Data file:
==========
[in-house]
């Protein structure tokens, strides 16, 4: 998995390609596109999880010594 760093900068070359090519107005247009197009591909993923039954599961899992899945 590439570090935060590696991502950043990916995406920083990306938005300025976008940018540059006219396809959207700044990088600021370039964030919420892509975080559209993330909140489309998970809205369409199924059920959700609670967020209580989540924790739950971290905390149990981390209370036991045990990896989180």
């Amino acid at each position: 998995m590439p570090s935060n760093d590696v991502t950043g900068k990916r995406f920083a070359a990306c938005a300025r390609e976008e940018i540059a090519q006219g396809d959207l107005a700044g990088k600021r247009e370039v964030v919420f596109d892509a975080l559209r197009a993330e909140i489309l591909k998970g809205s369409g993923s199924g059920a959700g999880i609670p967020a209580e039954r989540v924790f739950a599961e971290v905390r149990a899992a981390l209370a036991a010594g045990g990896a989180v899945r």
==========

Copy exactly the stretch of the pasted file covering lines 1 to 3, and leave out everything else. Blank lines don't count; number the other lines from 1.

[in-house]
């Protein structure tokens, strides 16, 4: 998995390609596109999880010594 760093900068070359090519107005247009197009591909993923039954599961899992899945 590439570090935060590696991502950043990916995406920083990306938005300025976008940018540059006219396809959207700044990088600021370039964030919420892509975080559209993330909140489309998970809205369409199924059920959700609670967020209580989540924790739950971290905390149990981390209370036991045990990896989180």
């Amino acid at each position: 998995m590439p570090s935060n760093d590696v991502t950043g900068k990916r995406f920083a070359a990306c938005a300025r390609e976008e940018i540059a090519q006219g396809d959207l107005a700044g990088k600021r247009e370039v964030v919420f596109d892509a975080l559209r197009a993330e909140i489309l591909k998970g809205s369409g993923s199924g059920a959700g999880i609670p967020a209580e039954r989540v924790f739950a599961e971290v905390r149990a899992a981390l209370a036991a010594g045990g990896a989180v899945r």